Let’s say I could use an easy $10,000, so I decide to head to Texas and find me a woman in her seventh week of pregnancy getting an abortion so I can sue her provider and get my 10 grand, because I imagine she has harmed me and I thus am entitled to the money. I have a couple questions about this, however.
I haven’t read up on my new Texas law — there are so many of them, frequently so punitive — so maybe there’s something in there to ensure that us “bounty hunters” from outside the state aren’t eligible to compete for all this abortion money. And I’d need to know up front where this bounty is coming from. Is the state going to pay me? That seems a lot more reliable than waiting on the young woman who was getting the abortion, who maybe might possibly not have a spare $10,000 lying around to give to me, no matter how much a court orders it.
And who all can I sue from this one incident? Can I get a lot of $10,000 awards? One from the woman, another from her health-care provider, maybe her sister who is going with her? Let’s not forget the Lyft driver who drove her to the clinic. That’s a good place to go, because the driver’s company has said it will cover all his legal fees. Maybe that includes the bounty I’m entitled to.
I don’t hear much about the man who impregnated this woman in here, but no matter. As long as we go after these women and those who aid her, that should suffice.
In case you missed it, the Texas governor signed into law last week a whole new way of looking at abortion. It more or less says a woman cannot abort a fetus after six weeks of pregnancy, no exceptions. But the state isn’t going to prosecute these women, because that would be — for now — unconstitutional. Instead, it provides a way forward for people like me to sue, with a $10,000 outcome provided for.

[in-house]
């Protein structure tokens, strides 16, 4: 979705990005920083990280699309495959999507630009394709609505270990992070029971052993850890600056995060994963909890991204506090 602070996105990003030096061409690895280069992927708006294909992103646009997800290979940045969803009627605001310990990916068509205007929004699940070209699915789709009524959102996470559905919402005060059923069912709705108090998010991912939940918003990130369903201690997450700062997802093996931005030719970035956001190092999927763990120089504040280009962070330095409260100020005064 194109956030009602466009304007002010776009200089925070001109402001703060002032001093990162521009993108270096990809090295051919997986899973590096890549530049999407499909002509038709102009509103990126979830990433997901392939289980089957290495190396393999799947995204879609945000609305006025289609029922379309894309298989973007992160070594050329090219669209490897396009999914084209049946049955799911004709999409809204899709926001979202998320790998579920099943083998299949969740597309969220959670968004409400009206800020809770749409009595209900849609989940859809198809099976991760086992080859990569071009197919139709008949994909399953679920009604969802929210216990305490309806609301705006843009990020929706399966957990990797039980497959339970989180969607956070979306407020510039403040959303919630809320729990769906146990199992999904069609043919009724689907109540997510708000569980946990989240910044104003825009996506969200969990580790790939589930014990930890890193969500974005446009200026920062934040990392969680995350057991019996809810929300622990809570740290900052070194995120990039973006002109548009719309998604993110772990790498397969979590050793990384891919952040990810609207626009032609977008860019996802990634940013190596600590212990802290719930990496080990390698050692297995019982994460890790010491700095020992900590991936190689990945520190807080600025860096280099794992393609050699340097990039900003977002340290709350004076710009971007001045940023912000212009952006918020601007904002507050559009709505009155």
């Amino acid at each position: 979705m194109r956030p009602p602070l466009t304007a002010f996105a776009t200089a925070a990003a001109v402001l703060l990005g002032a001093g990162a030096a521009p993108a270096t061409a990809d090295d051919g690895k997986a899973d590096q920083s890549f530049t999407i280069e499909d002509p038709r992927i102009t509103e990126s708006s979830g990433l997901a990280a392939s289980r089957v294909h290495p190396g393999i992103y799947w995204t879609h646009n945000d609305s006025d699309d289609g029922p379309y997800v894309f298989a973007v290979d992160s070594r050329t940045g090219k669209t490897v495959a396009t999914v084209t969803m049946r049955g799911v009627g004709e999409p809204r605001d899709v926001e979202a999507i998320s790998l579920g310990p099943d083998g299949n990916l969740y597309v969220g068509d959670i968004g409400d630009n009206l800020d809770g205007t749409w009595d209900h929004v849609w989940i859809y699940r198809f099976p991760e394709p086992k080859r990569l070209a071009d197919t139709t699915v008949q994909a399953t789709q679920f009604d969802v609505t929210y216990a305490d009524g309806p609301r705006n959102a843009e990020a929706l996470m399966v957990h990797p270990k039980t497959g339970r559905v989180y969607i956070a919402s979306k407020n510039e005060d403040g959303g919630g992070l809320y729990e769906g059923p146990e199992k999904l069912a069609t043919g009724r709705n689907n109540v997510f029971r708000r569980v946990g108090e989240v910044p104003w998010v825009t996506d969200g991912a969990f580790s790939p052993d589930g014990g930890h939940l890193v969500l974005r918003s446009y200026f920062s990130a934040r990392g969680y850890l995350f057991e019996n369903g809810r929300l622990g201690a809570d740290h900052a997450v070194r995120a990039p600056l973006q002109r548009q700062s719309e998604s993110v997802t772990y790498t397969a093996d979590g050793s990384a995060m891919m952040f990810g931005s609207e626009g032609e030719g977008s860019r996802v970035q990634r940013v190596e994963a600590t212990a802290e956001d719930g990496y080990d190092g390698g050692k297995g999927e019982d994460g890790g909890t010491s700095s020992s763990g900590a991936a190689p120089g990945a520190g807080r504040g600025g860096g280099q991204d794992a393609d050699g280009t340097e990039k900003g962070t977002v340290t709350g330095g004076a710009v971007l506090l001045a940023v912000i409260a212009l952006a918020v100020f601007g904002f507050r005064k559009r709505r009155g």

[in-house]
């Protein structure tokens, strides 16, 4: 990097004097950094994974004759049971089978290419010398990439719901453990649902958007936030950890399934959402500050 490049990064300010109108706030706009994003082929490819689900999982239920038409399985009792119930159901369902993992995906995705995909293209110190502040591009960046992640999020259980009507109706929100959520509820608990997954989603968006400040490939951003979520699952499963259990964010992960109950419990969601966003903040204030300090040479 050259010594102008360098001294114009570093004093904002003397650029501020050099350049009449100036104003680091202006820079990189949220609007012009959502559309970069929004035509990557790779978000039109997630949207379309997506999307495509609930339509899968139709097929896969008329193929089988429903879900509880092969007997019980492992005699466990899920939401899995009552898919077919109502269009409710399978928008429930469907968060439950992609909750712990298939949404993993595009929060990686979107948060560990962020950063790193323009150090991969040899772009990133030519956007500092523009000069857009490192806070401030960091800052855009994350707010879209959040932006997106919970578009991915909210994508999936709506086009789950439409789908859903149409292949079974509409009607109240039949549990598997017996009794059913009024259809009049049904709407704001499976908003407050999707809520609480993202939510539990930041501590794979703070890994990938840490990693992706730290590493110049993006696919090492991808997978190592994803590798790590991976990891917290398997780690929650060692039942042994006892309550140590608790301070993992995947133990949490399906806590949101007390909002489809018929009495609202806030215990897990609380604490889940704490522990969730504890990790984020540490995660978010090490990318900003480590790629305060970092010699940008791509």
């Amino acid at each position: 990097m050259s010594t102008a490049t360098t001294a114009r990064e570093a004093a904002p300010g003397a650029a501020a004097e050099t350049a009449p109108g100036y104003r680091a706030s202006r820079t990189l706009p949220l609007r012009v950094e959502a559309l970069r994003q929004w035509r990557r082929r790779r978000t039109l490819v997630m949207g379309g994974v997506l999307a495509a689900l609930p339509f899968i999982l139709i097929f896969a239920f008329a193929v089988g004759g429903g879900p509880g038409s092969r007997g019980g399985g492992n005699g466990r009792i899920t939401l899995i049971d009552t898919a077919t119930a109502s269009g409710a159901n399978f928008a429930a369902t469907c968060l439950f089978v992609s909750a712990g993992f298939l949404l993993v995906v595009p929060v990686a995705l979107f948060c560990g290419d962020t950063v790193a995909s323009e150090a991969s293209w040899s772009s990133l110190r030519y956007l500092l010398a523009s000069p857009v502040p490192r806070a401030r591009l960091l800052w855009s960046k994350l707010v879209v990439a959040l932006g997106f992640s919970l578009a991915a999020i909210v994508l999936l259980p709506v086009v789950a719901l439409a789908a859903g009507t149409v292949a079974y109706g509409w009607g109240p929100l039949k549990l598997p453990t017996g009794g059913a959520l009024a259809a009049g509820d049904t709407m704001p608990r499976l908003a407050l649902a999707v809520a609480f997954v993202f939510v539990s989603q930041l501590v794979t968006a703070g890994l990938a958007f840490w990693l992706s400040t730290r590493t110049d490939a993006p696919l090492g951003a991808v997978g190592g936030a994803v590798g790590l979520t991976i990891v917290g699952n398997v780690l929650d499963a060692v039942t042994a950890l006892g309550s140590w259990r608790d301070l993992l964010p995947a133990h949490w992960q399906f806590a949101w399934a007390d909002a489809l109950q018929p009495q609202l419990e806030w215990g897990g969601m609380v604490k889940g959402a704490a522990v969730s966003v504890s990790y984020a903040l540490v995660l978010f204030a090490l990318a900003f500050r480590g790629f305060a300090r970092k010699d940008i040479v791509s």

For the moment, let’s leave abortion out of this, because I know it’s a touchy subject that people hold strong views on. Let’s pretend, instead, for purposes of this discussion, that Texas had passed this same law, only it forbade men from getting vasectomies. After all, if a woman’s womb is sacrosanct, shouldn’t a man’s scrotum be part and parcel of the package (so to speak)?
So let’s say I wanted to pick up $10,000 by ratting out a Texas man getting a vasectomy. I’m still not quite sure how to go about this. It starts with Planned Parenthood, obviously, as all evil things do.
[Here are some of the evil things on offer at Planned Parenthood clinics (not all clinics offer the same services): Abortion. Vasectomy. Birth control. Emergency contraception. General health care, including screenings for anemia, high cholesterol, diabetes and high blood pressure. Routine physical exams. Vaccinations for flu and covid. HIV services. LGBTQ services. Pregnancy testing, childbirth classes, postpartum exams. STD testing and vaccines. Basic health services for both women and men. Referrals for an assortment of issues including adoption and rape.]
So I head to a Planned Parenthood clinic and — then what? I probably need to hover outside taking before and after shots of every man who enters, probably noting the license plates of the cars they arrive in. I don’t know if the cars they leave in count as “aiding and abetting,” since the vasectomy has already taken place, but I might as well note those too. Just to be safe.